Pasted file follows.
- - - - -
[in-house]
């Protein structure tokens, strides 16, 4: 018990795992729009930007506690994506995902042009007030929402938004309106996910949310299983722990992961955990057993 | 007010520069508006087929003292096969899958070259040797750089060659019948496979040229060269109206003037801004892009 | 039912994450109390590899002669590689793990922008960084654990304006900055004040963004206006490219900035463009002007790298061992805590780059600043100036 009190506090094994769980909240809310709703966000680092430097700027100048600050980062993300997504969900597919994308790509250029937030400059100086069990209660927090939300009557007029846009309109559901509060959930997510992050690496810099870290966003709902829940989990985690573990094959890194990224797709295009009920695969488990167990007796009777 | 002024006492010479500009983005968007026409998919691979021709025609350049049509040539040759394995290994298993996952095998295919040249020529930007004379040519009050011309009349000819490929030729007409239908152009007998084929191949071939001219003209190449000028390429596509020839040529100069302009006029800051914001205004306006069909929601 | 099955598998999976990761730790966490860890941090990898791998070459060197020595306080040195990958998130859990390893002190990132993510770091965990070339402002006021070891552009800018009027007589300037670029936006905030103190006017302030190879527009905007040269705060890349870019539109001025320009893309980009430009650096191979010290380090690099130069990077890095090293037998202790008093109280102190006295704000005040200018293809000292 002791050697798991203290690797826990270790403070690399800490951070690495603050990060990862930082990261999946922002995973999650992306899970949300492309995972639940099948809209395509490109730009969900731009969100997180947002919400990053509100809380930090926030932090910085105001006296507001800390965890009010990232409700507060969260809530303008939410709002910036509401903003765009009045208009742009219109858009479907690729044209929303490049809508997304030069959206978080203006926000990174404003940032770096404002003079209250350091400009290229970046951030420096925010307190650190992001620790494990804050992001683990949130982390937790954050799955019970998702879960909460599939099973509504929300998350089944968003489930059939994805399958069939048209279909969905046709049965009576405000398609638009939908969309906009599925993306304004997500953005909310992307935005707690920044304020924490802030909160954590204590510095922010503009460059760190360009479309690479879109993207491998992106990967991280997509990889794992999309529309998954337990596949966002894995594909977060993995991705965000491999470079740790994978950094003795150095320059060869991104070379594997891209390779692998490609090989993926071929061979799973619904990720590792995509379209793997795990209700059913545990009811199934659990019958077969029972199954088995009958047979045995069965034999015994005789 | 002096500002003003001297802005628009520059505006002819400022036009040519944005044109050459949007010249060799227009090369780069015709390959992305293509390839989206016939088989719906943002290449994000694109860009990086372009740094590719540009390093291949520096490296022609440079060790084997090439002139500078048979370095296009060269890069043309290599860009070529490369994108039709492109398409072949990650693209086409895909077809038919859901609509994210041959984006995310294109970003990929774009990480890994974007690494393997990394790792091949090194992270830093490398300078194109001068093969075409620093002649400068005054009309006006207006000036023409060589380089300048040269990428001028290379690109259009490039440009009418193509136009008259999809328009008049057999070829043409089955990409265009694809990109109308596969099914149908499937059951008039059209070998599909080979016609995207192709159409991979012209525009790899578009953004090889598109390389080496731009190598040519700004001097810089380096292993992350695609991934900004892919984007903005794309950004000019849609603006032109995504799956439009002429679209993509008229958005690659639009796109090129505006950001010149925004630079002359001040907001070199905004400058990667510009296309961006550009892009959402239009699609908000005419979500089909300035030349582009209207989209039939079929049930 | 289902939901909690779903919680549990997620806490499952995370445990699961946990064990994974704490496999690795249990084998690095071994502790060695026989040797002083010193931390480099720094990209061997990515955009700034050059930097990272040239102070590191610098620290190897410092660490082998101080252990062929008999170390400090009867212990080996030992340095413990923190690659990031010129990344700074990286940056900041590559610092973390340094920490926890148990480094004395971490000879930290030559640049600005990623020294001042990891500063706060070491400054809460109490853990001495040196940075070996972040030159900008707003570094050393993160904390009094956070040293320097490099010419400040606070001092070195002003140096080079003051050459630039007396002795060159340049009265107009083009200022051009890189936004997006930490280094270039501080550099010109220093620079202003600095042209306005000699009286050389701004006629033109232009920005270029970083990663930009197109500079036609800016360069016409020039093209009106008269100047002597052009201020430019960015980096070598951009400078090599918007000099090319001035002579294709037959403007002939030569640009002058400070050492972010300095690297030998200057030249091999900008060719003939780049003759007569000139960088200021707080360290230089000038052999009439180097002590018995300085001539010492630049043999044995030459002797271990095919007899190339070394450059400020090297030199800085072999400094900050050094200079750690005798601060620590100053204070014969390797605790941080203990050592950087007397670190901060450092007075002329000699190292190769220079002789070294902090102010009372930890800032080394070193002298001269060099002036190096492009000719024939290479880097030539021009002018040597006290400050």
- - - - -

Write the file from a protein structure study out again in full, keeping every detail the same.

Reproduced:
[in-house]
């Protein structure tokens, strides 16, 4: 018990795992729009930007506690994506995902042009007030929402938004309106996910949310299983722990992961955990057993 | 007010520069508006087929003292096969899958070259040797750089060659019948496979040229060269109206003037801004892009 | 039912994450109390590899002669590689793990922008960084654990304006900055004040963004206006490219900035463009002007790298061992805590780059600043100036 009190506090094994769980909240809310709703966000680092430097700027100048600050980062993300997504969900597919994308790509250029937030400059100086069990209660927090939300009557007029846009309109559901509060959930997510992050690496810099870290966003709902829940989990985690573990094959890194990224797709295009009920695969488990167990007796009777 | 002024006492010479500009983005968007026409998919691979021709025609350049049509040539040759394995290994298993996952095998295919040249020529930007004379040519009050011309009349000819490929030729007409239908152009007998084929191949071939001219003209190449000028390429596509020839040529100069302009006029800051914001205004306006069909929601 | 099955598998999976990761730790966490860890941090990898791998070459060197020595306080040195990958998130859990390893002190990132993510770091965990070339402002006021070891552009800018009027007589300037670029936006905030103190006017302030190879527009905007040269705060890349870019539109001025320009893309980009430009650096191979010290380090690099130069990077890095090293037998202790008093109280102190006295704000005040200018293809000292 002791050697798991203290690797826990270790403070690399800490951070690495603050990060990862930082990261999946922002995973999650992306899970949300492309995972639940099948809209395509490109730009969900731009969100997180947002919400990053509100809380930090926030932090910085105001006296507001800390965890009010990232409700507060969260809530303008939410709002910036509401903003765009009045208009742009219109858009479907690729044209929303490049809508997304030069959206978080203006926000990174404003940032770096404002003079209250350091400009290229970046951030420096925010307190650190992001620790494990804050992001683990949130982390937790954050799955019970998702879960909460599939099973509504929300998350089944968003489930059939994805399958069939048209279909969905046709049965009576405000398609638009939908969309906009599925993306304004997500953005909310992307935005707690920044304020924490802030909160954590204590510095922010503009460059760190360009479309690479879109993207491998992106990967991280997509990889794992999309529309998954337990596949966002894995594909977060993995991705965000491999470079740790994978950094003795150095320059060869991104070379594997891209390779692998490609090989993926071929061979799973619904990720590792995509379209793997795990209700059913545990009811199934659990019958077969029972199954088995009958047979045995069965034999015994005789 | 002096500002003003001297802005628009520059505006002819400022036009040519944005044109050459949007010249060799227009090369780069015709390959992305293509390839989206016939088989719906943002290449994000694109860009990086372009740094590719540009390093291949520096490296022609440079060790084997090439002139500078048979370095296009060269890069043309290599860009070529490369994108039709492109398409072949990650693209086409895909077809038919859901609509994210041959984006995310294109970003990929774009990480890994974007690494393997990394790792091949090194992270830093490398300078194109001068093969075409620093002649400068005054009309006006207006000036023409060589380089300048040269990428001028290379690109259009490039440009009418193509136009008259999809328009008049057999070829043409089955990409265009694809990109109308596969099914149908499937059951008039059209070998599909080979016609995207192709159409991979012209525009790899578009953004090889598109390389080496731009190598040519700004001097810089380096292993992350695609991934900004892919984007903005794309950004000019849609603006032109995504799956439009002429679209993509008229958005690659639009796109090129505006950001010149925004630079002359001040907001070199905004400058990667510009296309961006550009892009959402239009699609908000005419979500089909300035030349582009209207989209039939079929049930 | 289902939901909690779903919680549990997620806490499952995370445990699961946990064990994974704490496999690795249990084998690095071994502790060695026989040797002083010193931390480099720094990209061997990515955009700034050059930097990272040239102070590191610098620290190897410092660490082998101080252990062929008999170390400090009867212990080996030992340095413990923190690659990031010129990344700074990286940056900041590559610092973390340094920490926890148990480094004395971490000879930290030559640049600005990623020294001042990891500063706060070491400054809460109490853990001495040196940075070996972040030159900008707003570094050393993160904390009094956070040293320097490099010419400040606070001092070195002003140096080079003051050459630039007396002795060159340049009265107009083009200022051009890189936004997006930490280094270039501080550099010109220093620079202003600095042209306005000699009286050389701004006629033109232009920005270029970083990663930009197109500079036609800016360069016409020039093209009106008269100047002597052009201020430019960015980096070598951009400078090599918007000099090319001035002579294709037959403007002939030569640009002058400070050492972010300095690297030998200057030249091999900008060719003939780049003759007569000139960088200021707080360290230089000038052999009439180097002590018995300085001539010492630049043999044995030459002797271990095919007899190339070394450059400020090297030199800085072999400094900050050094200079750690005798601060620590100053204070014969390797605790941080203990050592950087007397670190901060450092007075002329000699190292190769220079002789070294902090102010009372930890800032080394070193002298001269060099002036190096492009000719024939290479880097030539021009002018040597006290400050």